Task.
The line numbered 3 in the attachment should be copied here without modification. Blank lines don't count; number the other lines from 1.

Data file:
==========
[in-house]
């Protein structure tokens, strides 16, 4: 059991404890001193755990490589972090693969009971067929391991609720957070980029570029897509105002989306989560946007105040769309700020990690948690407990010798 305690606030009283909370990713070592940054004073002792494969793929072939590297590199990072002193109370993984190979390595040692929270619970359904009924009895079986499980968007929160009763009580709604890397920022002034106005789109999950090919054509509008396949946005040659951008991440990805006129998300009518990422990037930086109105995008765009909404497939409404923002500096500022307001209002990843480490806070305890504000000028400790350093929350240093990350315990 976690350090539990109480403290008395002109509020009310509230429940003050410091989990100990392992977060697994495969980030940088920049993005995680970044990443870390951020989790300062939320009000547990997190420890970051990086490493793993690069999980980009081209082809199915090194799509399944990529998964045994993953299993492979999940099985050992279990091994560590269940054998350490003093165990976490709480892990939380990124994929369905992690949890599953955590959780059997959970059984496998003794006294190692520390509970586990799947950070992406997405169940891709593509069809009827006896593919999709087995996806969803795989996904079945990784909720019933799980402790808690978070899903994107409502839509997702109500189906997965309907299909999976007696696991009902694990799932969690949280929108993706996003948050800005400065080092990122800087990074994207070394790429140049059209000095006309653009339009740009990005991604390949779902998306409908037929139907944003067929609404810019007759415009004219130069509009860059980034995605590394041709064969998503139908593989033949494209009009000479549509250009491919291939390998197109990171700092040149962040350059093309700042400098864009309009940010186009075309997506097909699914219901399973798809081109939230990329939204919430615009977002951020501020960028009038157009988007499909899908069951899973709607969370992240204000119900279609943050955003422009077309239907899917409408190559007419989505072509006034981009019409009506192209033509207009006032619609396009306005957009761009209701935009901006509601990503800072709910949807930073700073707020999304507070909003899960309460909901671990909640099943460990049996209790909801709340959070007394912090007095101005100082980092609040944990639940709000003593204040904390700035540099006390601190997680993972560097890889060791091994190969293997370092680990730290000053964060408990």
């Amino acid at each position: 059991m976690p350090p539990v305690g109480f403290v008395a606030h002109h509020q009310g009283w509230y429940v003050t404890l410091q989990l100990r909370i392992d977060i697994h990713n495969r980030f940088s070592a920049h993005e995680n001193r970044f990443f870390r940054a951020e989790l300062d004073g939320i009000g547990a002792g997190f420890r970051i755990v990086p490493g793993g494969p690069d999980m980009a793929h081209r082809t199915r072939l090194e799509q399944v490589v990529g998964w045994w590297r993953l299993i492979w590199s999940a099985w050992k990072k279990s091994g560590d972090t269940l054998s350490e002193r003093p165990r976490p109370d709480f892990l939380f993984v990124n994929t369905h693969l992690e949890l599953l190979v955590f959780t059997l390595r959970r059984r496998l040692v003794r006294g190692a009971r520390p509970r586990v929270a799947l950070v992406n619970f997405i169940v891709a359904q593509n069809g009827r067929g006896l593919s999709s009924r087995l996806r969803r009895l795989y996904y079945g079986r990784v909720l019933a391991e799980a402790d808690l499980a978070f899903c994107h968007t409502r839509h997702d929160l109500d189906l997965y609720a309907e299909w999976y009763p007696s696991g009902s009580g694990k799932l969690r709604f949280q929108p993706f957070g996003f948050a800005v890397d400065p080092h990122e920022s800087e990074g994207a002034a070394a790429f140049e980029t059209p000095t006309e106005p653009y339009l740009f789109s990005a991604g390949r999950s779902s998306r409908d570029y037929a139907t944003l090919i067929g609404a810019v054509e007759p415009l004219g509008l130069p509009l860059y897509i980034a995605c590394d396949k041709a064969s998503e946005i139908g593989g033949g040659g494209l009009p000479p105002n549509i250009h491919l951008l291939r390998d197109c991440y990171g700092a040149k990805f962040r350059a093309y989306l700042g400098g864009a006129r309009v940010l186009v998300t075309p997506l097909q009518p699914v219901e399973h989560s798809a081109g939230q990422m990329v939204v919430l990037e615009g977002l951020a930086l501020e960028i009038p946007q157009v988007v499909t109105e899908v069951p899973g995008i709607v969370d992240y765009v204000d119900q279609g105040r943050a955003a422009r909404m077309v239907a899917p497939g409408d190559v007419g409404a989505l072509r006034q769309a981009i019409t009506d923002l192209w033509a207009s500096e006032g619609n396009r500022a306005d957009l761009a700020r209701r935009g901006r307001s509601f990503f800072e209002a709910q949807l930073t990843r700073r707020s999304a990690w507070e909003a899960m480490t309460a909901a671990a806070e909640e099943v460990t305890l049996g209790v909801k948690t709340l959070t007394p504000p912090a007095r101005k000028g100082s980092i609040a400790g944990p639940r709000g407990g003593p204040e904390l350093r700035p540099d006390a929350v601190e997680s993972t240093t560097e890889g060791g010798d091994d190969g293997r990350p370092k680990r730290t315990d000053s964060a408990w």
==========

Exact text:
């Amino acid at each position: 059991m976690p350090p539990v305690g109480f403290v008395a606030h002109h509020q009310g009283w509230y429940v003050t404890l410091q989990l100990r909370i392992d977060i697994h990713n495969r980030f940088s070592a920049h993005e995680n001193r970044f990443f870390r940054a951020e989790l300062d004073g939320i009000g547990a002792g997190f420890r970051i755990v990086p490493g793993g494969p690069d999980m980009a793929h081209r082809t199915r072939l090194e799509q399944v490589v990529g998964w045994w590297r993953l299993i492979w590199s999940a099985w050992k990072k279990s091994g560590d972090t269940l054998s350490e002193r003093p165990r976490p109370d709480f892990l939380f993984v990124n994929t369905h693969l992690e949890l599953l190979v955590f959780t059997l390595r959970r059984r496998l040692v003794r006294g190692a009971r520390p509970r586990v929270a799947l950070v992406n619970f997405i169940v891709a359904q593509n069809g009827r067929g006896l593919s999709s009924r087995l996806r969803r009895l795989y996904y079945g079986r990784v909720l019933a391991e799980a402790d808690l499980a978070f899903c994107h968007t409502r839509h997702d929160l109500d189906l997965y609720a309907e299909w999976y009763p007696s696991g009902s009580g694990k799932l969690r709604f949280q929108p993706f957070g996003f948050a800005v890397d400065p080092h990122e920022s800087e990074g994207a002034a070394a790429f140049e980029t059209p000095t006309e106005p653009y339009l740009f789109s990005a991604g390949r999950s779902s998306r409908d570029y037929a139907t944003l090919i067929g609404a810019v054509e007759p415009l004219g509008l130069p509009l860059y897509i980034a995605c590394d396949k041709a064969s998503e946005i139908g593989g033949g040659g494209l009009p000479p105002n549509i250009h491919l951008l291939r390998d197109c991440y990171g700092a040149k990805f962040r350059a093309y989306l700042g400098g864009a006129r309009v940010l186009v998300t075309p997506l097909q009518p699914v219901e399973h989560s798809a081109g939230q990422m990329v939204v919430l990037e615009g977002l951020a930086l501020e960028i009038p946007q157009v988007v499909t109105e899908v069951p899973g995008i709607v969370d992240y765009v204000d119900q279609g105040r943050a955003a422009r909404m077309v239907a899917p497939g409408d190559v007419g409404a989505l072509r006034q769309a981009i019409t009506d923002l192209w033509a207009s500096e006032g619609n396009r500022a306005d957009l761009a700020r209701r935009g901006r307001s509601f990503f800072e209002a709910q949807l930073t990843r700073r707020s999304a990690w507070e909003a899960m480490t309460a909901a671990a806070e909640e099943v460990t305890l049996g209790v909801k948690t709340l959070t007394p504000p912090a007095r101005k000028g100082s980092i609040a400790g944990p639940r709000g407990g003593p204040e904390l350093r700035p540099d006390a929350v601190e997680s993972t240093t560097e890889g060791g010798d091994d190969g293997r990350p370092k680990r730290t315990d000053s964060a408990w």